Editor’s note:  This is part one of a two-part article.  Look for the conclusion in Friday’s Meridian.

There are some dangerous myths about the costs and economics of raising families that are unfounded and untrue and that often stop parents from having a child that they should have.

We will discuss two of these four myths today, and the other two tomorrow.

Myth #1:  “It Costs Between $250,000 and $500,000 to Raise a Child”

When is the last time you read a headline like this: “Cost of Raising a Child Ticks Up” or “The Half-Million Dollar Child” or “Cost of Children Higher than Ever Before”?

We googled “cost of raising a child” and got dozens of articles, most of them aghast at how much money children cost these days.  Many of those articles implied that few can afford to raise children at all.

The estimates range from a quarter million dollars per child to half a million, depending on whether college is counted. 

There are two problems with this type of article:  1. They discourage people from becoming parents, and 2. They are simply not true!

We suppose it would be possible to spend a half million dollars raising a child, but we don’t know anyone who has!  In fact, we know families who have raised a half dozen or more children for less than that lofty estimate.

Even the Wall Street Journal got in on the myth, with an article last year saying it costs $222,360.00 to raise a child to maturity (to 17 years).  Where do they get these numbers?

Well, at least the Wall Street Journal was good enough to break it down for us.  They said,

“Child care accounts for 17% of the total spending, and education for 16% of the total. The cost of housing makes up nearly one-third of the total; this is gauged by the average cost of an additional bedroom. But the tally excludes any spending on kids over age 17, so it doesn’t include one of the biggest and fastest-growing single financial outlays many parents make: the cost of sending your child through college.”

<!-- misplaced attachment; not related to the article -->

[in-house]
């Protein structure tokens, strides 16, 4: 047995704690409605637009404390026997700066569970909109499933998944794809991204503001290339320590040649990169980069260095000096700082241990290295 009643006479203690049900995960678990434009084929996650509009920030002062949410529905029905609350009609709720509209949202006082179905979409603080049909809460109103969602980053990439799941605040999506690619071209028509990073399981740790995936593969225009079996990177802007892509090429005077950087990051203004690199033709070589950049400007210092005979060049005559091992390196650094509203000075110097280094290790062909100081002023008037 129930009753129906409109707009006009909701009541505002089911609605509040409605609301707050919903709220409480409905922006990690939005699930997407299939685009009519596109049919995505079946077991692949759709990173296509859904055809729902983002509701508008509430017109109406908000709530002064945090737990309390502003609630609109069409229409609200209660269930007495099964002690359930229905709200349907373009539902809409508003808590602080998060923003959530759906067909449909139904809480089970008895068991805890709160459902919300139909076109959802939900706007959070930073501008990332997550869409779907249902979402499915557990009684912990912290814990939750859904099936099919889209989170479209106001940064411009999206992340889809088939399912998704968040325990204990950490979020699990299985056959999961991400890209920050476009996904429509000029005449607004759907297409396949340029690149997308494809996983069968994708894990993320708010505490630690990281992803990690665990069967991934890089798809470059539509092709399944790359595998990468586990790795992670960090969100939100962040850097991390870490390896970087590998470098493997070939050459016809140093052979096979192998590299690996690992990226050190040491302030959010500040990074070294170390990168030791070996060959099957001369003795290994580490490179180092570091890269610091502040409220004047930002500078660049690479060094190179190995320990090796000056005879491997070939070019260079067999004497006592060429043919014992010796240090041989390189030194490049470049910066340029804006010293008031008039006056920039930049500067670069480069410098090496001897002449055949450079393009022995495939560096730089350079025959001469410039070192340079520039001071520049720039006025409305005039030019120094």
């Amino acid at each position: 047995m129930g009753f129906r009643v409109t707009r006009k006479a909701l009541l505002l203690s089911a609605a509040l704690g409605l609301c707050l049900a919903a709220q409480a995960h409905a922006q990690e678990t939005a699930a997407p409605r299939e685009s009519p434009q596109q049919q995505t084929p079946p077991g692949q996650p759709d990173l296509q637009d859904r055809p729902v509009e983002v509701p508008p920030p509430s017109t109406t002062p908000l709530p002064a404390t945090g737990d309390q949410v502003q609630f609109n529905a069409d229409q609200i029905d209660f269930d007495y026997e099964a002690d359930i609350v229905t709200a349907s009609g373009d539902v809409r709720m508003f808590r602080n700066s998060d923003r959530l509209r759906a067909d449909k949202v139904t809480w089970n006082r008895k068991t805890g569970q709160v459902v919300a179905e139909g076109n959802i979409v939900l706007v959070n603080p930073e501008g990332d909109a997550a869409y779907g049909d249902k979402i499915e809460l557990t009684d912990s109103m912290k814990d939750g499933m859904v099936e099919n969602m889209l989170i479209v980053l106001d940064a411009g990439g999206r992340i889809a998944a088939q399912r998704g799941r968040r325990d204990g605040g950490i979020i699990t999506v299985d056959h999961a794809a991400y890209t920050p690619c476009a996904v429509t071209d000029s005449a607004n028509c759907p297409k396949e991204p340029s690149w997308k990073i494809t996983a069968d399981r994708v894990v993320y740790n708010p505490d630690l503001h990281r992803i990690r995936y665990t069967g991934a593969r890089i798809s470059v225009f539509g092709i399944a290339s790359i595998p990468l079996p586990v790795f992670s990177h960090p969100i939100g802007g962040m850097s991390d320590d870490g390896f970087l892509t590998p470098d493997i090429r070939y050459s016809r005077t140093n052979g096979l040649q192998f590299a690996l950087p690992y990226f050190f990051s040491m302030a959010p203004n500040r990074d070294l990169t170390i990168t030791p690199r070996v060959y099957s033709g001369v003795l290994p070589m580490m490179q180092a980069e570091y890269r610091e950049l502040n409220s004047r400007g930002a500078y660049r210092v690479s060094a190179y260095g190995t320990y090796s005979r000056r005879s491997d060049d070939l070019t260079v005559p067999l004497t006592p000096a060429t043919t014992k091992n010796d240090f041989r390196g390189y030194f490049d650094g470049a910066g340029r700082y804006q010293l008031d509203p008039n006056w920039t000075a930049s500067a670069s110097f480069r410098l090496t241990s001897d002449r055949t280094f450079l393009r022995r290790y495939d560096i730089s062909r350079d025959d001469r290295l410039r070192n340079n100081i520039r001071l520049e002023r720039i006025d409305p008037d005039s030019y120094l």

You see what a big myth it is!?  A third of the $222,000 is housing — a house you already have and would have with or without the child.  And 17% of 222K for childcare?  Do you know families who have spent $40,000 on childcare for one child?  We don’t. Who are they talking about here — families that live on Park Avenue in New York City?

And what all of the articles forget to tell us is that there are economies of scale.  A family with four or five kids certainly spreads the cost and clearly does not spend five times as much as a family with one child.

The other thing these articles leave out is that kids can actually work.  They can pay part of their keep.  Older kids can pay part of their education costs.  They can even pay part of the cost of their clothes and part (or all) of the cost of their toys.

Since when did kids become 100% consumers and 0% producers or earners?

It’s time for us to quit indulging and entitling our children.  It’s time to help them become productive, gradually more and more self-sufficient kids who have financial savvy and who know how to earn and budget and save and give.  It’s time for us to start thinking of our children as part of the solution rather than part of the problem.  And its time to stop listening to the discouraging myths of how impossibly expensive it is to raise a child.

Myth #2:  It is impossible to maintain a household and a family on a single income.

It is certainly true that these are hard economic times and that many families seem to need all the income that both parents can generate.  But the growing sentiment that a family cannot get by on a single income is a myth, and often a very harmful myth that causes families to mistake wants for needs and causes parents to make choices that are not in the best interests of their kids.